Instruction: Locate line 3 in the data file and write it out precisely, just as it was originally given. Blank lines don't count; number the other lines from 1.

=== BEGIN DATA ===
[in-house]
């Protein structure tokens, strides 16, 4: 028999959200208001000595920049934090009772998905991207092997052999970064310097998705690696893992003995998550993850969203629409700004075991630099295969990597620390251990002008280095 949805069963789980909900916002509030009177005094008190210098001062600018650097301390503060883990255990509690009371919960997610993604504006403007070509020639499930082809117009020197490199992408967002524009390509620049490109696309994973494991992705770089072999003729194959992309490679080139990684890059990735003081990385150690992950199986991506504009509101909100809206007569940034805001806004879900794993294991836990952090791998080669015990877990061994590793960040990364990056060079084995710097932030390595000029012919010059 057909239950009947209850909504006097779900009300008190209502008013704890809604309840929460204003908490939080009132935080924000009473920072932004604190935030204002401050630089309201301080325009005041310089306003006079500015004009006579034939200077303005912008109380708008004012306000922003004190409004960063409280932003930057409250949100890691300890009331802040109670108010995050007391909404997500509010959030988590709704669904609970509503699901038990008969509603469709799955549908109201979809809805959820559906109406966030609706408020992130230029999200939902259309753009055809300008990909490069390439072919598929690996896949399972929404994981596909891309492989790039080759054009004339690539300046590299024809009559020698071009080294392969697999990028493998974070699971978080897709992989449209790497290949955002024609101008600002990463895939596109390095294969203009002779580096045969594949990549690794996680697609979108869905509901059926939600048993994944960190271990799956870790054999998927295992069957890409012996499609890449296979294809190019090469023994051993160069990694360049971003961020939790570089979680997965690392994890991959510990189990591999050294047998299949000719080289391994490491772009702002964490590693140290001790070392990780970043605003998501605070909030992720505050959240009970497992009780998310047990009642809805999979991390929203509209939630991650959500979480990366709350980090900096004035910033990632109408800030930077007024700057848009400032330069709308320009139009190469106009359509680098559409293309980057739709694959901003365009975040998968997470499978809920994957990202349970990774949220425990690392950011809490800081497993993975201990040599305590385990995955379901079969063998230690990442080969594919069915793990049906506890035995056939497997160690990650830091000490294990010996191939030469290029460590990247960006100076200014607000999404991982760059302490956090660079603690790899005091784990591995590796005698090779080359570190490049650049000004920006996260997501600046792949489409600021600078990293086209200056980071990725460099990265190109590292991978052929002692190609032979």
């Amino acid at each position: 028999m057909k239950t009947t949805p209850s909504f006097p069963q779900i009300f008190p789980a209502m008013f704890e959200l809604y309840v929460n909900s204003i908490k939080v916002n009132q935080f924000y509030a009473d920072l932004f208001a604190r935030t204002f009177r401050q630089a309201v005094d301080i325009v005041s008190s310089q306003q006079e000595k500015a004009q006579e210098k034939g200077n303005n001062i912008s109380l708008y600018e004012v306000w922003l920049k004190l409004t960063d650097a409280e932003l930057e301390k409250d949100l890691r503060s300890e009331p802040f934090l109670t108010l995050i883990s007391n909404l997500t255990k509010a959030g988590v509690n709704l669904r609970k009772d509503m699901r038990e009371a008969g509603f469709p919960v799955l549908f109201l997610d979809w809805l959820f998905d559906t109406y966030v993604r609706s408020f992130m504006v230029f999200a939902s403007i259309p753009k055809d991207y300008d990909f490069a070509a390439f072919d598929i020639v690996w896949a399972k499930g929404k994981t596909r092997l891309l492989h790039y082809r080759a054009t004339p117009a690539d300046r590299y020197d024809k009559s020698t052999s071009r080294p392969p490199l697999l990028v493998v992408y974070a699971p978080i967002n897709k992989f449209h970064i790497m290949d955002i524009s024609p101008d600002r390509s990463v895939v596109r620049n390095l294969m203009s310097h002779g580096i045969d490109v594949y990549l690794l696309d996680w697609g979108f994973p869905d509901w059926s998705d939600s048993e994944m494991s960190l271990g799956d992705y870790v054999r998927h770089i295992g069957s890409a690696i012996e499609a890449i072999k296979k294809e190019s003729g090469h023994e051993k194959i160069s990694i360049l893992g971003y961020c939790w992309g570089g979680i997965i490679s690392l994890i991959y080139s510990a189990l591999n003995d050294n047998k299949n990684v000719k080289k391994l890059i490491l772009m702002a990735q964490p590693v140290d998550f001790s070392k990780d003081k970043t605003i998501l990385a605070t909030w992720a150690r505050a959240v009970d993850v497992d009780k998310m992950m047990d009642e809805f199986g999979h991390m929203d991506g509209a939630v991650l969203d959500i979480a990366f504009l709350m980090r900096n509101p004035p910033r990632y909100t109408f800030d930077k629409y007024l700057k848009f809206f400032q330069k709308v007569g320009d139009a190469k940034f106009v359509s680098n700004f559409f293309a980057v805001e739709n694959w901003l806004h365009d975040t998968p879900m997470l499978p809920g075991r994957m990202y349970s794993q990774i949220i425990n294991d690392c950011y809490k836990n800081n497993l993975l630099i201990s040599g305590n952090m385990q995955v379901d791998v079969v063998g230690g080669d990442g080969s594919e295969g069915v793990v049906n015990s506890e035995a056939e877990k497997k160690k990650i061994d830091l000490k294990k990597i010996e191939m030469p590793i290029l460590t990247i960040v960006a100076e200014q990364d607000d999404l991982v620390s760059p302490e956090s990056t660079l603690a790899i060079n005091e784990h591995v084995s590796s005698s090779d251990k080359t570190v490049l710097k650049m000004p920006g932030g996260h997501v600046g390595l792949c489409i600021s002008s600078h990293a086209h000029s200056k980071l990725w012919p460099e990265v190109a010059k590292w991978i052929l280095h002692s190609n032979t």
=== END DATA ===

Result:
């Amino acid at each position: 028999m057909k239950t009947t949805p209850s909504f006097p069963q779900i009300f008190p789980a209502m008013f704890e959200l809604y309840v929460n909900s204003i908490k939080v916002n009132q935080f924000y509030a009473d920072l932004f208001a604190r935030t204002f009177r401050q630089a309201v005094d301080i325009v005041s008190s310089q306003q006079e000595k500015a004009q006579e210098k034939g200077n303005n001062i912008s109380l708008y600018e004012v306000w922003l920049k004190l409004t960063d650097a409280e932003l930057e301390k409250d949100l890691r503060s300890e009331p802040f934090l109670t108010l995050i883990s007391n909404l997500t255990k509010a959030g988590v509690n709704l669904r609970k009772d509503m699901r038990e009371a008969g509603f469709p919960v799955l549908f109201l997610d979809w809805l959820f998905d559906t109406y966030v993604r609706s408020f992130m504006v230029f999200a939902s403007i259309p753009k055809d991207y300008d990909f490069a070509a390439f072919d598929i020639v690996w896949a399972k499930g929404k994981t596909r092997l891309l492989h790039y082809r080759a054009t004339p117009a690539d300046r590299y020197d024809k009559s020698t052999s071009r080294p392969p490199l697999l990028v493998v992408y974070a699971p978080i967002n897709k992989f449209h970064i790497m290949d955002i524009s024609p101008d600002r390509s990463v895939v596109r620049n390095l294969m203009s310097h002779g580096i045969d490109v594949y990549l690794l696309d996680w697609g979108f994973p869905d509901w059926s998705d939600s048993e994944m494991s960190l271990g799956d992705y870790v054999r998927h770089i295992g069957s890409a690696i012996e499609a890449i072999k296979k294809e190019s003729g090469h023994e051993k194959i160069s990694i360049l893992g971003y961020c939790w992309g570089g979680i997965i490679s690392l994890i991959y080139s510990a189990l591999n003995d050294n047998k299949n990684v000719k080289k391994l890059i490491l772009m702002a990735q964490p590693v140290d998550f001790s070392k990780d003081k970043t605003i998501l990385a605070t909030w992720a150690r505050a959240v009970d993850v497992d009780k998310m992950m047990d009642e809805f199986g999979h991390m929203d991506g509209a939630v991650l969203d959500i979480a990366f504009l709350m980090r900096n509101p004035p910033r990632y909100t109408f800030d930077k629409y007024l700057k848009f809206f400032q330069k709308v007569g320009d139009a190469k940034f106009v359509s680098n700004f559409f293309a980057v805001e739709n694959w901003l806004h365009d975040t998968p879900m997470l499978p809920g075991r994957m990202y349970s794993q990774i949220i425990n294991d690392c950011y809490k836990n800081n497993l993975l630099i201990s040599g305590n952090m385990q995955v379901d791998v079969v063998g230690g080669d990442g080969s594919e295969g069915v793990v049906n015990s506890e035995a056939e877990k497997k160690k990650i061994d830091l000490k294990k990597i010996e191939m030469p590793i290029l460590t990247i960040v960006a100076e200014q990364d607000d999404l991982v620390s760059p302490e956090s990056t660079l603690a790899i060079n005091e784990h591995v084995s590796s005698s090779d251990k080359t570190v490049l710097k650049m000004p920006g932030g996260h997501v600046g390595l792949c489409i600021s002008s600078h990293a086209h000029s200056k980071l990725w012919p460099e990265v190109a010059k590292w991978i052929l280095h002692s190609n032979t």